A truing jig, aka a wheel truing stand, facilitates the precise truing or building of a wheel. It consists of fork, similar to a bicycle's front fork, and callipers which allow precise measurement of the position of the rim.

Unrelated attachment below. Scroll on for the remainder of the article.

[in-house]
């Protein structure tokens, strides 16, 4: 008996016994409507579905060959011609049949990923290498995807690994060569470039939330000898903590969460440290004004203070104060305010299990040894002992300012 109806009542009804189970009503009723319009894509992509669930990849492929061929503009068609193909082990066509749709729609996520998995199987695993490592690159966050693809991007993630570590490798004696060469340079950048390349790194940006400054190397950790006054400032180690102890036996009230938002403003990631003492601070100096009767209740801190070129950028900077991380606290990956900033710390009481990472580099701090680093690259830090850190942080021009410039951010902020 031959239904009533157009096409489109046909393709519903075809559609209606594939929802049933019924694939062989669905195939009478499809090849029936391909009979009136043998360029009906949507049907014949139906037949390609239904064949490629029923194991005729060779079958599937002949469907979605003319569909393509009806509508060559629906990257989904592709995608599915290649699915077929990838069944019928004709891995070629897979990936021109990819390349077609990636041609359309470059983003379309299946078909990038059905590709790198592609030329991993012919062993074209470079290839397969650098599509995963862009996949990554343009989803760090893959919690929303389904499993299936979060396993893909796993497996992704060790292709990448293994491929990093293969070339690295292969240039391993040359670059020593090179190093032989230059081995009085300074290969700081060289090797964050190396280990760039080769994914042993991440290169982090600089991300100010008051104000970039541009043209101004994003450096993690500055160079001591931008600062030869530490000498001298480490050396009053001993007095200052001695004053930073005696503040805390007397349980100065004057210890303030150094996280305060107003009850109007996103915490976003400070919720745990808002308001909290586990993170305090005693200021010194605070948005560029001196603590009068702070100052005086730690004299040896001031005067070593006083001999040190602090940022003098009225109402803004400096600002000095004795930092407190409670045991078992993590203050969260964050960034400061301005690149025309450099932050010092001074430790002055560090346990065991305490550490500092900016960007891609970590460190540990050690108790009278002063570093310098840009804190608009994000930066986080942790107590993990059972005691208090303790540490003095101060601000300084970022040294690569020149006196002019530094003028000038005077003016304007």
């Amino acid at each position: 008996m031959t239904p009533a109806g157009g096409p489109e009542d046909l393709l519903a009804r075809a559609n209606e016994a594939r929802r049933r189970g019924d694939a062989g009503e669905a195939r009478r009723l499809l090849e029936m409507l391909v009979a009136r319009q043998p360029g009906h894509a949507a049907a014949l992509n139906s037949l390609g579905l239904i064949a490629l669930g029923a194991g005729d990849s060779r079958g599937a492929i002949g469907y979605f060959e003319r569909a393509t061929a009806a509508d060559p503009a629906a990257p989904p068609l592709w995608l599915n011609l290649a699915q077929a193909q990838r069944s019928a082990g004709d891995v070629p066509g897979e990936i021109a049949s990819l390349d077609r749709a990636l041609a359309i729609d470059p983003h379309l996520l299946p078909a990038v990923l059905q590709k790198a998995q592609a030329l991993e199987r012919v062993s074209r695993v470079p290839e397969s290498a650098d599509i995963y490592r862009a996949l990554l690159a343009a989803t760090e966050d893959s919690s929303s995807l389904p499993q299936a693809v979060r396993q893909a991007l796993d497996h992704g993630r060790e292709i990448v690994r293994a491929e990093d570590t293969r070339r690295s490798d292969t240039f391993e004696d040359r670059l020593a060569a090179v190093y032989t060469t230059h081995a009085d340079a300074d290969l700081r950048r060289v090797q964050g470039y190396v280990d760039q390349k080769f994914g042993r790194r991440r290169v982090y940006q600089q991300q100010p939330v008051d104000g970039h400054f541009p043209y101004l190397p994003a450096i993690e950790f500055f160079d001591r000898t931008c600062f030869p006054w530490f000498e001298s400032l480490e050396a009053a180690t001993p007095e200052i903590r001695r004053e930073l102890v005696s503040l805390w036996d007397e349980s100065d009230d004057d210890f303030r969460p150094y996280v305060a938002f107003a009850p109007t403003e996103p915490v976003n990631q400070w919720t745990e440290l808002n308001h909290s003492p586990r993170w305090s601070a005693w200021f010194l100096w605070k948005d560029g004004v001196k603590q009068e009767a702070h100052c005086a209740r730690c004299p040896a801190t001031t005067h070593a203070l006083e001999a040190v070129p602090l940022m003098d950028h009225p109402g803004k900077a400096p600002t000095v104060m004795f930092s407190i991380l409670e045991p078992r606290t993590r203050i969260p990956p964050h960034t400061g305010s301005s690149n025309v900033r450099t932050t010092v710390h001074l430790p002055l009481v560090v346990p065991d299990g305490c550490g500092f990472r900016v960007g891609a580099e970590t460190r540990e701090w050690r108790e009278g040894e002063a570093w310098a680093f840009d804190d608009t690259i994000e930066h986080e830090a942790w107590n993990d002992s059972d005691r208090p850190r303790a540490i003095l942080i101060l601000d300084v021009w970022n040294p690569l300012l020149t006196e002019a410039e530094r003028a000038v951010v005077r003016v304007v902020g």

It is possible to make your own truing jib. Start by getting an old bicycle fork and finding a way of supporting it. The easiest way is to find a sturdy box, and drilling a hole big enough to accommodate the fork column. The hole should be tight enough to firmly hold the fork and the wheel which will be supported. The fork is now upside down. It is possible to fashion some kind of true indicator or caliper using a nail or pencil attached on one leg of the fork. A metal strap that can be attached with a screw as a pencil or nail holder works best. I try to avoid using tape, string or rubber band since they have a tendency to move which could affect an accurate reading of the wheel's straightness. Straight wheels tend to turn smoothly without deviation when viewed from the front. I start by bringing the nail as closely as possible to the wheel rim. Turning the wheel by hand, warped wheels will occasionally touch the rim or show a large gap. Wheel spokes work by providing enough pull or release on both sides of the rim so that the rim remains straight. By loosening one spoke, the tension is strengthened on the other side and vice-versa. Ideally the spokes on both sides should be even to maintain optimum rim straightness. A sequence of tightening and loosening both sides of the spokes where necessary is the key to rim straightness.